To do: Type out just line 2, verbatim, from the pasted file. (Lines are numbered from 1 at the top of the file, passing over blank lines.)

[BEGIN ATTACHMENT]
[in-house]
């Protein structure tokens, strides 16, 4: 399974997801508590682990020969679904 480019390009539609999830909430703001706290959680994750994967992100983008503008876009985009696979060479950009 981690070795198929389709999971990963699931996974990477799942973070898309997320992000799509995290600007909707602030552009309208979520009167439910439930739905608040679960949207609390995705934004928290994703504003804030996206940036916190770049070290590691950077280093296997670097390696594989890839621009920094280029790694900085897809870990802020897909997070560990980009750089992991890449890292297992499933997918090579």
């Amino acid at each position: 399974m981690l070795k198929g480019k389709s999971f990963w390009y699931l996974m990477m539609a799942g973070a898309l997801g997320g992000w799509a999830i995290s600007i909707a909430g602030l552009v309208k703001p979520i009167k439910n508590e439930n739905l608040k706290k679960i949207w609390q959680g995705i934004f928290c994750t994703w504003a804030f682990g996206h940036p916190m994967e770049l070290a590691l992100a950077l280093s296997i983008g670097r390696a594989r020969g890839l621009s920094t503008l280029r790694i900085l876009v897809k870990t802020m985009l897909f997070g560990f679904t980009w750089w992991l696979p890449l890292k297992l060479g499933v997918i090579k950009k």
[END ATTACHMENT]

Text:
């Protein structure tokens, strides 16, 4: 399974997801508590682990020969679904 480019390009539609999830909430703001706290959680994750994967992100983008503008876009985009696979060479950009 981690070795198929389709999971990963699931996974990477799942973070898309997320992000799509995290600007909707602030552009309208979520009167439910439930739905608040679960949207609390995705934004928290994703504003804030996206940036916190770049070290590691950077280093296997670097390696594989890839621009920094280029790694900085897809870990802020897909997070560990980009750089992991890449890292297992499933997918090579």